'True Detective' Season Two Just Offered Up New Hope For Jon Snow Fans

You know nothing, Ray Velcoro.


It's not looking good for Jon Snow. The 998th Lord Commander of the Night's Watch did his best to strike peace between his sworn brothers and the wildlings from north of the Wall, and those efforts got him nothing in return, save for several swift knives to the guts in the dead of night. As we speak, the last known image of both Jon and "Game of Thrones" at large is the heroic White Walker slayer bleeding out on the snow. Even though there are reasons to believe that Jon will return, there's no denying the fact that the situation is, to put it lightly, grim.


Likewise, it was not looking good for Ray Velcoro, the dirty City of Vinci cop with a drinking problem, a drug abuse problem, a child custody problem, and so many more problems that we'd be here all day if we tried to list them all. Colin Farrell's mustachioed Matthew McConaughey successor looked like the poster boy of the new season of HBO's "True Detective," right up until he took two shotgun blasts to the guts at the end of last week's "Night Finds You." He, like Jon Snow, was left bleeding out on the ground, sprawled out on his back, looking up at the proverbial stars, setting off bombs in the hearts and minds of fans who could not believe what was happening in front of their very eyes.


Following Ray's apparent demise, I went ahead and compared the jaw-dropper to "Game of Thrones," likening the removal of Ray in episode two to the removal of Lord Eddard Stark in episode nine of season one — or, at the very best, Bran Stark falling from a Winterfell tower at the end of the series premiere, shattering his back into countless, crippling pieces. Turns out, there's an even better case scenario: Resurrection.

Not to say that Ray literally died and came back to life, mind you, but he certainly defied one of the deadliest situations imaginable, and returned from it as a new man. In the opening moments of this week's episode, "Maybe Tomorrow," we begin with Ray sitting at a table in his favorite smoky night club, sitting across the table from his own father, played by veteran actor Fred Ward (a welcome sight in any role), while an Elvis Pressley impersonator sings Bette Midler's "The Rose." It's a surreal sight, and it should be, because it's not real; it's a dream, maybe even a vision, as Ray looks down at his own chest and sees a gory, gaping hole where his heart ought to be.

The false Elvis, a man so many of his fans feverishly and legendarily believe to still be alive, channels Midler and belts out the rest of her song:

"When the night has been too lonely

And the road has been too long

And you think that love is only

For the lucky and the strong

Just remember in the winter

Far beneath the bitter snow

Lies the seed that with the sun's love

In the spring becomes the rose."


With that, Ray Velcoro wakes up in the warm glow of day, still on the ground exactly where we left him, without a bullet proof vest underneath his shirt, and yet, miraculously alive. Maybe it doesn't seem so miraculous once we learn that Ray's shooter used non-lethal rounds, leaving Ray with nothing more than some cracked ribs, a beat-up sternum, and an understandable setback in his athletic abilities.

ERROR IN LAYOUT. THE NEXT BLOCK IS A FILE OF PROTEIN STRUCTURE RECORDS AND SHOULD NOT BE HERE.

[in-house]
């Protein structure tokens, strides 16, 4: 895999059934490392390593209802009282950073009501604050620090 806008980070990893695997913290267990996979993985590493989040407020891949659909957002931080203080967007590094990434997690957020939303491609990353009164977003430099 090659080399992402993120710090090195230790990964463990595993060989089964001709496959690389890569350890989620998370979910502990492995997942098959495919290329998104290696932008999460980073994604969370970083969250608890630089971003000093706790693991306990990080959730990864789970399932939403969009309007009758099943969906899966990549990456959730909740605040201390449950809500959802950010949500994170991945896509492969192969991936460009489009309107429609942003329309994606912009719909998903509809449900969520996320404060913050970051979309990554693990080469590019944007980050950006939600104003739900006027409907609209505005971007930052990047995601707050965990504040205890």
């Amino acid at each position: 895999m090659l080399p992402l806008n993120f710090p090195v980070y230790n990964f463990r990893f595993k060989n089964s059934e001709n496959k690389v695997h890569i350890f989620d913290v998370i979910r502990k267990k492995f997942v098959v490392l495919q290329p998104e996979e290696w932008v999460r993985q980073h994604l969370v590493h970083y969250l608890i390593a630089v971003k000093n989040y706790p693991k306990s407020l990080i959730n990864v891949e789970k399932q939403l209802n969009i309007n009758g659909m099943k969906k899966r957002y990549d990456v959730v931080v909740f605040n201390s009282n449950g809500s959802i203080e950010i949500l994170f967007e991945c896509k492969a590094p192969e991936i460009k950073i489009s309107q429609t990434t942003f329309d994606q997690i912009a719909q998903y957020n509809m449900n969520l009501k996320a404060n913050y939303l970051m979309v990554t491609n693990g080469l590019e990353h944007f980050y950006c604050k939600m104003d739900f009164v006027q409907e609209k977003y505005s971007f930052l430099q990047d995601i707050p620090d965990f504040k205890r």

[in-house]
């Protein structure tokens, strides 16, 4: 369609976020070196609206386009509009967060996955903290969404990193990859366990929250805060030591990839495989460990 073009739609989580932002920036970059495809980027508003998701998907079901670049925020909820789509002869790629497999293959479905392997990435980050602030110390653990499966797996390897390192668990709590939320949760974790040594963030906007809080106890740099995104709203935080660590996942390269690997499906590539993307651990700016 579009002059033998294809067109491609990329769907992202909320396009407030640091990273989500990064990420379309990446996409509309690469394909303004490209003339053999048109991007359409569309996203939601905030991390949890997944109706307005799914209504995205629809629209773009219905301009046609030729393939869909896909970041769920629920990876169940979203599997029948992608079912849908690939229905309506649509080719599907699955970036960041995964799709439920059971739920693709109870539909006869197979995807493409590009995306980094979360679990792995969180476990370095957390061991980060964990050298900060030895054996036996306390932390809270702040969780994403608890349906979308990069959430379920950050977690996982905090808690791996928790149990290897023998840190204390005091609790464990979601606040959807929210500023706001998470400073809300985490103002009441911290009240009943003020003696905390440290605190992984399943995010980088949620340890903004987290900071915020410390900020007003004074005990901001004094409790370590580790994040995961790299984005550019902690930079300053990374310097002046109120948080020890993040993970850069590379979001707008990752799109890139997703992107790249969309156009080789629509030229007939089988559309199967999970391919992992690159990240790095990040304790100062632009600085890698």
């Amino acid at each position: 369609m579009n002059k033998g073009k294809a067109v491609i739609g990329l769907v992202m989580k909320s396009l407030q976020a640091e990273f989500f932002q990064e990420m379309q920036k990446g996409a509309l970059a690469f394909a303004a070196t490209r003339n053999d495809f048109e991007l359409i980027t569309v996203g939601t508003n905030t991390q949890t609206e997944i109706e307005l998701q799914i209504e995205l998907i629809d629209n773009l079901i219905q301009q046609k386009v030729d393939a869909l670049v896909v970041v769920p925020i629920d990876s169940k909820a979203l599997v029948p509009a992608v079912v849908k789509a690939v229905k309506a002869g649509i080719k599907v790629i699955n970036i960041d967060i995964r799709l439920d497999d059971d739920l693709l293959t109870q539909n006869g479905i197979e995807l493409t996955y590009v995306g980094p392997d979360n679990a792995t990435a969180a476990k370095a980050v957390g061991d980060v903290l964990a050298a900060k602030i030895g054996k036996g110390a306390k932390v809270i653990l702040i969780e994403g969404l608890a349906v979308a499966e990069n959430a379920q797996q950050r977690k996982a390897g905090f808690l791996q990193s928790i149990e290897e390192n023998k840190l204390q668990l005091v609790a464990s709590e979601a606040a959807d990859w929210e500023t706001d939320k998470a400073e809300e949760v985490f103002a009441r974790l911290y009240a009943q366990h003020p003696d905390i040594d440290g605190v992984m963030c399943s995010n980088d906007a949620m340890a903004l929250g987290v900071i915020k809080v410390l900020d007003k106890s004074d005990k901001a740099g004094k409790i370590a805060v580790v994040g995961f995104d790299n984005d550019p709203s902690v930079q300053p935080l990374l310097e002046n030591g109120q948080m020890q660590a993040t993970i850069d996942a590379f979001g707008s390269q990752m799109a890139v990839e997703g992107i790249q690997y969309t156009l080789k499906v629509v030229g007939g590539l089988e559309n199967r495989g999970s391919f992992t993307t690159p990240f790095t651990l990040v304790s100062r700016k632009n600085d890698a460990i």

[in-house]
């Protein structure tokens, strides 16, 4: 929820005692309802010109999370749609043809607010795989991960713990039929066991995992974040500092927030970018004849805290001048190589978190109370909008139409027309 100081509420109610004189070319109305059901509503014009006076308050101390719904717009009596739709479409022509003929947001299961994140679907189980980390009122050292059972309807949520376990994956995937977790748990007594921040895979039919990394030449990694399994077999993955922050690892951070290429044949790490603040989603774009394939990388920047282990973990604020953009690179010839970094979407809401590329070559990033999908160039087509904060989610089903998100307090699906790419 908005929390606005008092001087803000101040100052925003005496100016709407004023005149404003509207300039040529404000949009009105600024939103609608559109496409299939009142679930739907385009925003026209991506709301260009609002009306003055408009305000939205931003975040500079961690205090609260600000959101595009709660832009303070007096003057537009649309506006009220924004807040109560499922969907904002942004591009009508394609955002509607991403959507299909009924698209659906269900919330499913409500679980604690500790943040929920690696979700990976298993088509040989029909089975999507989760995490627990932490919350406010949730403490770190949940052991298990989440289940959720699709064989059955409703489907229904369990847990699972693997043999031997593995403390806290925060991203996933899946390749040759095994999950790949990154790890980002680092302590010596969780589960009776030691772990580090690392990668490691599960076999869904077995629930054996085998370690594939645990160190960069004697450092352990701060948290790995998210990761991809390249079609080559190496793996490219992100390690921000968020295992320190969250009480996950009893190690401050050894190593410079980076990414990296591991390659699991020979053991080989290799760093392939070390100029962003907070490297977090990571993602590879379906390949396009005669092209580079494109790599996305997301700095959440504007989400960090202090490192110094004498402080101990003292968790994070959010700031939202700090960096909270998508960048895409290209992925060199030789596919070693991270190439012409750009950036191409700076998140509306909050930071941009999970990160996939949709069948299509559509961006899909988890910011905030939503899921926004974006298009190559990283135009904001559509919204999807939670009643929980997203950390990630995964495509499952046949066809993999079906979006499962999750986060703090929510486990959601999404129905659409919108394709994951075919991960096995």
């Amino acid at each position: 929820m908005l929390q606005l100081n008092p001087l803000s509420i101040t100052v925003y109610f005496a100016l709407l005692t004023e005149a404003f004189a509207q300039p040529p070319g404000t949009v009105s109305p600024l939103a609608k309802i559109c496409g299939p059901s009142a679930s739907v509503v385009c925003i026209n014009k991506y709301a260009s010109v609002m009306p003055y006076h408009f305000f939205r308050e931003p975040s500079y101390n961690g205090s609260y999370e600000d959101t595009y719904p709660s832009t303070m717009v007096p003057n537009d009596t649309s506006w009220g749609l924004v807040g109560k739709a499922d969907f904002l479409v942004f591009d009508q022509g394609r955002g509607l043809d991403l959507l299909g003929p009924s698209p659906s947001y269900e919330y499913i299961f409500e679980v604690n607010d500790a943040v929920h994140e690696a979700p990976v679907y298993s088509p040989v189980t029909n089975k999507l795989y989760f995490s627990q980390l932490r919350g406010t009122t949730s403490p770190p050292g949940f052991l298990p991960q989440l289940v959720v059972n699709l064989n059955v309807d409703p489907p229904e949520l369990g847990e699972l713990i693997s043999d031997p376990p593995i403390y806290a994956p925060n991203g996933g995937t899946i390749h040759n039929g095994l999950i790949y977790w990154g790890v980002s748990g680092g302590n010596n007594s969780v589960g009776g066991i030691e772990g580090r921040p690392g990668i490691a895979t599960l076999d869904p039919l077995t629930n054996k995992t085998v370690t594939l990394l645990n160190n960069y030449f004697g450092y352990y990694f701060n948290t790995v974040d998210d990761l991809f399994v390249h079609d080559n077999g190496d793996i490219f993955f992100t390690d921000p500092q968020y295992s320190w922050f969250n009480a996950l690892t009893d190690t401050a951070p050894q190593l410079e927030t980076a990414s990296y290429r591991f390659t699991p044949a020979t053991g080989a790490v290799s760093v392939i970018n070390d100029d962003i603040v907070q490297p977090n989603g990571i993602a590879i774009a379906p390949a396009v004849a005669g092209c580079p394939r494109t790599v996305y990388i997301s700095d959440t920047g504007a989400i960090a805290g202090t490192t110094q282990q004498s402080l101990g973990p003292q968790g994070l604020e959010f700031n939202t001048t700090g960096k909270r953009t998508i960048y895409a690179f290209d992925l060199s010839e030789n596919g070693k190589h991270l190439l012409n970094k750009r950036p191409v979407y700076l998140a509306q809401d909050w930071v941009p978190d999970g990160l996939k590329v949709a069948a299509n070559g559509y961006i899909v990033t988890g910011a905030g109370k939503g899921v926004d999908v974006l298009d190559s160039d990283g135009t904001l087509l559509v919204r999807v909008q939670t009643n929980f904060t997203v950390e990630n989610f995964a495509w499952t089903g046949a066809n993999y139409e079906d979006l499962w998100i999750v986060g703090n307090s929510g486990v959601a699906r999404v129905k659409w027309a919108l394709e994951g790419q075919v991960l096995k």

As it turns out, Ray took something from the shooter: Purpose. To borrow a phrase from one of Farrell's "True Detective" co-stars' most famous work, Ray has been left clear-eyed and full-hearted, even if the jury remains out on whether he can lose or not. The walking, talking, toxic, nuclear cesspool of a cop we knew in the first one-and-a-half episodes, already halfway out the door near the end of "Night Finds You," appears to be fully on a new path by the time he's back on his feet at the top of "Maybe Tomorrow," fully interested in completing this case, and infinitely more invested in his own survival and success than the suicidal lush he once was.

What does any of this have to do with Jon Snow? Directly, nothing. Indirectly, a lot. Ray's near-death experience mirrors what many "Thrones" fans are expecting to see when season six premieres in 2016: Jon Snow, suffering from seemingly fatal gut wounds, rising from the ground and moving forward with reenergized purpose. Like Ray, Snow is a man with unfinished business, but a man who needs to reevaluate his circumstances and methods before he can get back to work. If Ray can do it, why can't Jon?

You can almost picture the insane alternate universe crossover where Jon Snow is sitting across from Ray Velcoro, instead of Ray's father. "What is this place," Jon mutters at him. "I don't know; you were here first," Ray responds. Jon looks down to see his guts coming out of his midsection, the final lyrics of "The Rose" carrying all-new meaning in the context of the fallen Lord Commander's roots as a Stark:

"Just remember in the winter

Far beneath the bitter snow

Lies the seed that with the sun's love

In spring becomes the rose."


There's nothing concrete about "True Detective" that teases Jon Snow's return from the dead. No secret clues. No changing of the eyes. (Although, if you have an extra tinfoil hat handy, central murder victim Ben Caspere was discovered with his eyes carved out…) Nothing tangible that somehow links "True Detective" to solving the death of one of the single most important characters in all of "Game of Thrones" lore.

What is real, however, is the parallel between the fallen Jon and the fallen Ray — specifically, the revived Ray. Could Jon walk a similar path as this other A-list HBO hero? Kit Harington's current hairstyle votes yes, but we'll just have to wait and see if the seed of hopes becomes the blue winter rose next spring.